By Edwina Dueñas, Communications Associate
A flock of TechWomen mentors and champions gathered at the headquarters of Twitter on Thursday to jump start the 2015 program. With the Emerging Leaders’ (ELs) arriving in less than two weeks, new and returning mentors gathered to connect and share advice.
After a welcome by Director Arezoo Riahi, Jack Dorsey, interim CEO, chairman and co-founder of Twitter, talked about his own mentorship experiences. Jack empowered the TechWomen community to turn to peers as a source for learning.
“We look to mentors as folks who are older and have more experience. But I look for people around me that I can learn from every single day,” Jack said. “Look around at folks you are mentoring as a way to learn and a way to be taught. It’s something we see on the platform every day.”
Twitter has been partnering with TechWomen since the program started in 2011— particularly the company’s Women in Engineering group. In addition to mentor support, Twitter has hosted numerous events, and the program would not be possible without these kinds of partnerships. In addition, as Arezoo aptly noted, “Twitter’s mission – which I love – is to give everyone the power to create and share ideas and information instantly, without barriers.” We hope TechWomen mentorships create similar global bridges to support the next generation of women leaders.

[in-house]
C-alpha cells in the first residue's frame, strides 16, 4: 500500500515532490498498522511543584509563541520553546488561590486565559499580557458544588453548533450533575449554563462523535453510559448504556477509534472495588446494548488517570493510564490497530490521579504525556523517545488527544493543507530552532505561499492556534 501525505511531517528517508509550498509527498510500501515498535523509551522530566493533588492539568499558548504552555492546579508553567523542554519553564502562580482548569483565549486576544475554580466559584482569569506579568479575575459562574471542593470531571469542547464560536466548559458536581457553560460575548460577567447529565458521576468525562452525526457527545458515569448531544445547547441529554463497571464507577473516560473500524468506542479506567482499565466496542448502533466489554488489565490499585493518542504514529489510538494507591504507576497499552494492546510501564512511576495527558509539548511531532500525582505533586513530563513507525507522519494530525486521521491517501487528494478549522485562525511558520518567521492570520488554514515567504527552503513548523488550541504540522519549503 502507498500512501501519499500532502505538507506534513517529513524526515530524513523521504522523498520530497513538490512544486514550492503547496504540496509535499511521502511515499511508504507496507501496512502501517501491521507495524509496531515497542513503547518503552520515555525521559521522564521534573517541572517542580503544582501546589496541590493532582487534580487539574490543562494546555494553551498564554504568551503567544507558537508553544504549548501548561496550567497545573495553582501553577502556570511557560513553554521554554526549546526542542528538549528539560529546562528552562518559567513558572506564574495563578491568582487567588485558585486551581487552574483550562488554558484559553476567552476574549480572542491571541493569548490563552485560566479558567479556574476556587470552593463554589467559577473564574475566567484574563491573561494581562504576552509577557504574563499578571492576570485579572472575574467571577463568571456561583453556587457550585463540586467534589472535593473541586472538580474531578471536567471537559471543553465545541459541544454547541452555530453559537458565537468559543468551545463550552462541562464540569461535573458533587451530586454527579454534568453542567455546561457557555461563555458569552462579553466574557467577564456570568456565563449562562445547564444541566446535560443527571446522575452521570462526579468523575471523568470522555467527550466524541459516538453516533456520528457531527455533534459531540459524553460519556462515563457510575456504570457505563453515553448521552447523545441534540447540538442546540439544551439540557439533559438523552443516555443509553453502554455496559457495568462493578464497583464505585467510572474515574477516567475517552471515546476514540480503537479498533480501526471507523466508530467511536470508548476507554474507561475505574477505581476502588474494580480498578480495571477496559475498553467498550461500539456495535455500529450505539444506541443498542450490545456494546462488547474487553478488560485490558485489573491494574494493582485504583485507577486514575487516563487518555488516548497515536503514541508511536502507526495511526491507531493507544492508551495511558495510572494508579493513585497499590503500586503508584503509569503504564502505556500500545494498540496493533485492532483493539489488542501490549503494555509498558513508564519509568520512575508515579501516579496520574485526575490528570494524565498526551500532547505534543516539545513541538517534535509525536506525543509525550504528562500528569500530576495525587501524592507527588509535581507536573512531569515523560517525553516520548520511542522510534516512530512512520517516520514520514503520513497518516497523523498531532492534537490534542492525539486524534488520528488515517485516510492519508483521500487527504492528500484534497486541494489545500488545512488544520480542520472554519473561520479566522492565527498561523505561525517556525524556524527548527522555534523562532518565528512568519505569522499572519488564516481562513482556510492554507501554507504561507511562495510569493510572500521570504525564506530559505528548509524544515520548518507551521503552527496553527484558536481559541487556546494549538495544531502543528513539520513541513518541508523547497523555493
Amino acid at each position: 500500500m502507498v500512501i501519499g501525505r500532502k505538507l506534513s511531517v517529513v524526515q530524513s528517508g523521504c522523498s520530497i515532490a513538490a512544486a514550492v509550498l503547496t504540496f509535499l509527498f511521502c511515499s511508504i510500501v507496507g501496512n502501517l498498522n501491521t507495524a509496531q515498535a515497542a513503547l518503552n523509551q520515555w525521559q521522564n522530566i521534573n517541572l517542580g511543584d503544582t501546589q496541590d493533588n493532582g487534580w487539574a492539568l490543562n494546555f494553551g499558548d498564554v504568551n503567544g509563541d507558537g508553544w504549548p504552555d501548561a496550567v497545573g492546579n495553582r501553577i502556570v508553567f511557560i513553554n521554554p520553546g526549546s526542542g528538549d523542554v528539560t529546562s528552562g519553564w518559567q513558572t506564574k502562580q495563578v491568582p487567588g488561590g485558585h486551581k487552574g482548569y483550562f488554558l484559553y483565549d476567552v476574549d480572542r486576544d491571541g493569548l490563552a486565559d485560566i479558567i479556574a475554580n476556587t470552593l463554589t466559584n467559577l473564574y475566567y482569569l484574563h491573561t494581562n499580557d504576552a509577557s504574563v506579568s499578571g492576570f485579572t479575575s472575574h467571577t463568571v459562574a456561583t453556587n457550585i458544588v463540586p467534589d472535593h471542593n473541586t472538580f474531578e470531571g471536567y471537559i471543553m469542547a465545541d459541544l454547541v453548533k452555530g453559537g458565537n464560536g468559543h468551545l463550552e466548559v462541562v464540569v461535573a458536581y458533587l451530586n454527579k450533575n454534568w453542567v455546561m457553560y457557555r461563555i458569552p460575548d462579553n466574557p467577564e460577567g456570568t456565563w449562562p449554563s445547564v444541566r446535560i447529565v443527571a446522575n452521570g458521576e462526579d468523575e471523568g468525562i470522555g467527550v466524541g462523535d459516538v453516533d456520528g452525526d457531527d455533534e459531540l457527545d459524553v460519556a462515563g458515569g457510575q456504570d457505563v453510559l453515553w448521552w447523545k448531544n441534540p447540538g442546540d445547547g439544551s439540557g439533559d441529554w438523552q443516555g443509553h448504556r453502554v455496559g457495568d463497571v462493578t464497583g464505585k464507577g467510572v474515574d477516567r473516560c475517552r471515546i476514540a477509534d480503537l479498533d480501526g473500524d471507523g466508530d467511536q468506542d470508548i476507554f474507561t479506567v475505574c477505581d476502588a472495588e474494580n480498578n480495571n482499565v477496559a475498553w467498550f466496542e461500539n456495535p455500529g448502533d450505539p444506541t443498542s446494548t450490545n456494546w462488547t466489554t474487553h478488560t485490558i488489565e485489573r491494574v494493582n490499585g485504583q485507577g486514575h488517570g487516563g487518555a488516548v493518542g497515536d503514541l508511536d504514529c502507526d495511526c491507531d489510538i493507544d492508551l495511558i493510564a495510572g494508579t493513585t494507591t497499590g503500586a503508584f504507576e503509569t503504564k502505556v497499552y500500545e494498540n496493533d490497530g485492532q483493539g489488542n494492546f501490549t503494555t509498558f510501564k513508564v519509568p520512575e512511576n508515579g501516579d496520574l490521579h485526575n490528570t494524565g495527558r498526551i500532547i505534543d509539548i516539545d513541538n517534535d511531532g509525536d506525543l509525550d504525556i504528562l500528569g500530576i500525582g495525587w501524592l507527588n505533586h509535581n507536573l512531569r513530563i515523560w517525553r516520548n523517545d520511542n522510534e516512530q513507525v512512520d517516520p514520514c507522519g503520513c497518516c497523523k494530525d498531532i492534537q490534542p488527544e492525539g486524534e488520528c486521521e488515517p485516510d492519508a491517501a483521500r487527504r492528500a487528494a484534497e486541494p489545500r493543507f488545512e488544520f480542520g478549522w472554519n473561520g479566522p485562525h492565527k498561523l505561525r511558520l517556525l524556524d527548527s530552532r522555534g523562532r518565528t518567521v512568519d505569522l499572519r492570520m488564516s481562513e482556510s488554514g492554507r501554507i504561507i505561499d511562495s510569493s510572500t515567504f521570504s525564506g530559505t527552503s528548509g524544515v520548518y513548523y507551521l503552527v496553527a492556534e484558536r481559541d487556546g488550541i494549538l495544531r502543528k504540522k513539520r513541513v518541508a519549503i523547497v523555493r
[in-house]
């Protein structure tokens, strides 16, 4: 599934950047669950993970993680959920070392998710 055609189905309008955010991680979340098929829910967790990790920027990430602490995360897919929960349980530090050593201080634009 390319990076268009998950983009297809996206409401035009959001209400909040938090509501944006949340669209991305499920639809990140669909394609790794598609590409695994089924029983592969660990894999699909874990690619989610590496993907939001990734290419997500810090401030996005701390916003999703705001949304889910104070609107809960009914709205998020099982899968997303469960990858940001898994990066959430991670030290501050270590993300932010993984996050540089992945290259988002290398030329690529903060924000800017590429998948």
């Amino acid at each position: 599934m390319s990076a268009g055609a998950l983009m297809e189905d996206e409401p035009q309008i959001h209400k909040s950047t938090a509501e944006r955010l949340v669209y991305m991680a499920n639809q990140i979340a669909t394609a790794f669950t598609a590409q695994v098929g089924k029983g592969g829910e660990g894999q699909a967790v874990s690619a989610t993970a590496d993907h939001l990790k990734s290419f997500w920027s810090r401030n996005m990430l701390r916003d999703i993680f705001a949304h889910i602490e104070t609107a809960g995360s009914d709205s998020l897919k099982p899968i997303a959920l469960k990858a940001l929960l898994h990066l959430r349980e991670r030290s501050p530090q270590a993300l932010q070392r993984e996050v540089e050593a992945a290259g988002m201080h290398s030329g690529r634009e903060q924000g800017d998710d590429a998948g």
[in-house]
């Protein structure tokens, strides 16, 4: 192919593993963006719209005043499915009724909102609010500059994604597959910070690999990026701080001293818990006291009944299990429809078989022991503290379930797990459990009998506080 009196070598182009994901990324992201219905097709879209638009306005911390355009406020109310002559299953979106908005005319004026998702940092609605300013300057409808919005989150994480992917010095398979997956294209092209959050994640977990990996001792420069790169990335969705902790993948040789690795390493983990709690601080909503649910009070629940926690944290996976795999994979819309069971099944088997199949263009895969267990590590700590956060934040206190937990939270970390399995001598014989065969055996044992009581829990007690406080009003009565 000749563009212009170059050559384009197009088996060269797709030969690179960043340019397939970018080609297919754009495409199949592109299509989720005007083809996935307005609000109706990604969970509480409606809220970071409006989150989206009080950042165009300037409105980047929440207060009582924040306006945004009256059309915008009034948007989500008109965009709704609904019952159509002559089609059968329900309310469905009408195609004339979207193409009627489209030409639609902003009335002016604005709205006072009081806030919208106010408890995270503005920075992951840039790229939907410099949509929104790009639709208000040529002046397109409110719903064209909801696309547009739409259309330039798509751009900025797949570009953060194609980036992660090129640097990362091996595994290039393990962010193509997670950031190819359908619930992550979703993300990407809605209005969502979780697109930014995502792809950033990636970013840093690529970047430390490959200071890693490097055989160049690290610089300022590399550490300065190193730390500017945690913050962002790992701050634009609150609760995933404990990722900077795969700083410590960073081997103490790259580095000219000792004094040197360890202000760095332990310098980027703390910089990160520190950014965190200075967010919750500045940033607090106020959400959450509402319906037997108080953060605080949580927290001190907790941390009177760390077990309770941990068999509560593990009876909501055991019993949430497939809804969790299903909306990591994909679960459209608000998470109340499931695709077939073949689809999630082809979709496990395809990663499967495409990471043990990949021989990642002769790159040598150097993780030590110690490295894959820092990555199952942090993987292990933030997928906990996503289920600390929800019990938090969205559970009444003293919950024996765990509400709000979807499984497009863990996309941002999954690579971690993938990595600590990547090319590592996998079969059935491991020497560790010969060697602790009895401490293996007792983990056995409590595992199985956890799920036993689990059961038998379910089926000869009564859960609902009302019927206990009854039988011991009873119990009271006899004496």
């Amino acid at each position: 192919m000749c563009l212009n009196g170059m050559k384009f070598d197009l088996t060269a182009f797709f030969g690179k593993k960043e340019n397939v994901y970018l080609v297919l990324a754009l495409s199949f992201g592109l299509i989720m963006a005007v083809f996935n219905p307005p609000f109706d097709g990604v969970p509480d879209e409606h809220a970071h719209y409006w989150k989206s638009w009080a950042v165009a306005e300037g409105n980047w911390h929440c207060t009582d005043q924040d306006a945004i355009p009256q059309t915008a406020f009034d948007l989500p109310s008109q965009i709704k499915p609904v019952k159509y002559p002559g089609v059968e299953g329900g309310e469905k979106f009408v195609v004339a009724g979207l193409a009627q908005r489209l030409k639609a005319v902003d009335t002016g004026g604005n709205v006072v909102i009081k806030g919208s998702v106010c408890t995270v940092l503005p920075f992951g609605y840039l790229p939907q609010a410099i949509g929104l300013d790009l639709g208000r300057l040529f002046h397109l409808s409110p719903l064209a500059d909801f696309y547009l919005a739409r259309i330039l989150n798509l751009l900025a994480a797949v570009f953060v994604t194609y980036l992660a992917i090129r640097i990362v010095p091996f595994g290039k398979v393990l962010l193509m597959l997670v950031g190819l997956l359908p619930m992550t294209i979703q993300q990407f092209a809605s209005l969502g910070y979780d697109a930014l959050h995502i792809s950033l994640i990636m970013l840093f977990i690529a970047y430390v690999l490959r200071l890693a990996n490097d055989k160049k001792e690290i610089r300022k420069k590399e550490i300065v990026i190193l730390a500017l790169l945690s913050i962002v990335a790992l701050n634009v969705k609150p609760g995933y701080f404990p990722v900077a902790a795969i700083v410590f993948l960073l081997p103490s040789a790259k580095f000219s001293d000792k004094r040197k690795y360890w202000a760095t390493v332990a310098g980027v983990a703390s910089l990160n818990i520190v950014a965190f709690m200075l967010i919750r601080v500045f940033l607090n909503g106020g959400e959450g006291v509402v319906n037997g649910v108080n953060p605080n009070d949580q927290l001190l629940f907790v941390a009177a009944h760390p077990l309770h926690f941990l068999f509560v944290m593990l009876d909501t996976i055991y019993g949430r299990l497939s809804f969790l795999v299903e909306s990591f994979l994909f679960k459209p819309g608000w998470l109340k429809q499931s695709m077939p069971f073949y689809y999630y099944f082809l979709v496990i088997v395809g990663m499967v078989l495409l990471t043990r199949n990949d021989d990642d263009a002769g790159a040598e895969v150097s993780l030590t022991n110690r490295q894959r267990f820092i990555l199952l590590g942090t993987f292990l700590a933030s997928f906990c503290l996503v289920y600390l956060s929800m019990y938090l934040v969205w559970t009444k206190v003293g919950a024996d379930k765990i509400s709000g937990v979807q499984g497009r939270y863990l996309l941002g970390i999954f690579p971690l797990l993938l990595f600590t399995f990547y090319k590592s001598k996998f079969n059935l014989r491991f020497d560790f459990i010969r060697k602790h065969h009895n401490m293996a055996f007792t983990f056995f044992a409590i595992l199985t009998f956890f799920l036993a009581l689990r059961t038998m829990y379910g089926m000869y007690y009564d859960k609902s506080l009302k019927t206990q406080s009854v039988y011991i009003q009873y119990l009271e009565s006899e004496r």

Twitter also organized a Q&A on the power of mentorship with Vice President of Engineering Nandini Ramani — who joined the TechWomen delegation trip to South Africa in January — moderated by Twitter’s Head of Mission Critical Engineering Jennifer Fraser, an alumna and 2015 Professional Mentor.
Nandini, who was the keynote speaker for the 2014 TechWomen Community Event, reflected on her experience empowering women and girls in STEM and remarked on her involvement with TechWomen.
“I enjoy being a steward of women. I have a personal vested interest in supporting women, being the mother of two daughters. Being a part of TechWomen is amazing,” Nandini said. Diversity is a huge priority for Twitter. We have so many programs supporting diversity, and Women in Engineering is one of them.”
She also spoke about her experience mentoring peers, and shared what makes the experience most gratifying her. “I feel like my most impactful mentorship experience is seeing little things you tell people make a difference – when you see things in people they don’t see in themselves.”
As a special surprise, mentors took in a 2015 Techwomen video, created by Julia Tang, a scholar for the Adobe Youth Voices Scholarship, managed by the Institute of International Education. Check out the video below to meet some of our 99 ELs.
With the event held at Twitter, mentors were ready to tweet all things #techwomen15, which was a top trend in San Francisco on Thursday evening. Below are a few highlights from last night, as tweeted by our community. Be sure to follow the hashtag in the coming weeks – the Emerging Leaders arrive in just nine days!
— Kelly Shalk (@kellyshalk) September 18, 2015
— Amy Truong (@amyt) September 18, 2015